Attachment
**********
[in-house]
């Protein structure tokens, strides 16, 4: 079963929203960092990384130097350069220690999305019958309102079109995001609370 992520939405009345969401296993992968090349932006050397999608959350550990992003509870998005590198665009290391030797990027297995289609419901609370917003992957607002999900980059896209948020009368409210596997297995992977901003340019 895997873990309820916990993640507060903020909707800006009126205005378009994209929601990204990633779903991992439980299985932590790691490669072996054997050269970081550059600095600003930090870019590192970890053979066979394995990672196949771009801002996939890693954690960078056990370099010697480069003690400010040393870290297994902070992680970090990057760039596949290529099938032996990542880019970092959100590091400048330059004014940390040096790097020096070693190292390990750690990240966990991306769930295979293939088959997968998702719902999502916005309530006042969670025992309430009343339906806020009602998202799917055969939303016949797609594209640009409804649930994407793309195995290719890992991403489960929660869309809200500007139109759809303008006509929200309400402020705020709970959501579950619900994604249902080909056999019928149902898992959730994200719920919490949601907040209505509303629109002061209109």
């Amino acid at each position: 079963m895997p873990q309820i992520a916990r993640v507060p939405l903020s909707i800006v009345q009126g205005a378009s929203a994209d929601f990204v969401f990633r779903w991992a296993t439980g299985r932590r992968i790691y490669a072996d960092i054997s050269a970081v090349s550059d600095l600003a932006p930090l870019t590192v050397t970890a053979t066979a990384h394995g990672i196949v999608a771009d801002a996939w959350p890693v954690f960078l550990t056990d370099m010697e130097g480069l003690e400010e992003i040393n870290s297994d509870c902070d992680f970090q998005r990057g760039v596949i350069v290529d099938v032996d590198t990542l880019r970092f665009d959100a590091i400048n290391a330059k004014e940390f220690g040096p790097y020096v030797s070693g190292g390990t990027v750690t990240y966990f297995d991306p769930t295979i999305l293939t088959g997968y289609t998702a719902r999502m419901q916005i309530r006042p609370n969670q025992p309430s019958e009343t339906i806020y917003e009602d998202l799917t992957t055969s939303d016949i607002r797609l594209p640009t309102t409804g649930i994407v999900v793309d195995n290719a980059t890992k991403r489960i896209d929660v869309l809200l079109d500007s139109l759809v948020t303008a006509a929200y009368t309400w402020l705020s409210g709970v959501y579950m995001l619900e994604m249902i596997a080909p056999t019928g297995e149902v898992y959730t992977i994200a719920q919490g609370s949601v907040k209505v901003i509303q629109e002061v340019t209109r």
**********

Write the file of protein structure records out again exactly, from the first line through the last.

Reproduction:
[in-house]
């Protein structure tokens, strides 16, 4: 079963929203960092990384130097350069220690999305019958309102079109995001609370 992520939405009345969401296993992968090349932006050397999608959350550990992003509870998005590198665009290391030797990027297995289609419901609370917003992957607002999900980059896209948020009368409210596997297995992977901003340019 895997873990309820916990993640507060903020909707800006009126205005378009994209929601990204990633779903991992439980299985932590790691490669072996054997050269970081550059600095600003930090870019590192970890053979066979394995990672196949771009801002996939890693954690960078056990370099010697480069003690400010040393870290297994902070992680970090990057760039596949290529099938032996990542880019970092959100590091400048330059004014940390040096790097020096070693190292390990750690990240966990991306769930295979293939088959997968998702719902999502916005309530006042969670025992309430009343339906806020009602998202799917055969939303016949797609594209640009409804649930994407793309195995290719890992991403489960929660869309809200500007139109759809303008006509929200309400402020705020709970959501579950619900994604249902080909056999019928149902898992959730994200719920919490949601907040209505509303629109002061209109």
């Amino acid at each position: 079963m895997p873990q309820i992520a916990r993640v507060p939405l903020s909707i800006v009345q009126g205005a378009s929203a994209d929601f990204v969401f990633r779903w991992a296993t439980g299985r932590r992968i790691y490669a072996d960092i054997s050269a970081v090349s550059d600095l600003a932006p930090l870019t590192v050397t970890a053979t066979a990384h394995g990672i196949v999608a771009d801002a996939w959350p890693v954690f960078l550990t056990d370099m010697e130097g480069l003690e400010e992003i040393n870290s297994d509870c902070d992680f970090q998005r990057g760039v596949i350069v290529d099938v032996d590198t990542l880019r970092f665009d959100a590091i400048n290391a330059k004014e940390f220690g040096p790097y020096v030797s070693g190292g390990t990027v750690t990240y966990f297995d991306p769930t295979i999305l293939t088959g997968y289609t998702a719902r999502m419901q916005i309530r006042p609370n969670q025992p309430s019958e009343t339906i806020y917003e009602d998202l799917t992957t055969s939303d016949i607002r797609l594209p640009t309102t409804g649930i994407v999900v793309d195995n290719a980059t890992k991403r489960i896209d929660v869309l809200l079109d500007s139109l759809v948020t303008a006509a929200y009368t309400w402020l705020s409210g709970v959501y579950m995001l619900e994604m249902i596997a080909p056999t019928g297995e149902v898992y959730t992977i994200a719920q919490g609370s949601v907040k209505v901003i509303q629109e002061v340019t209109r």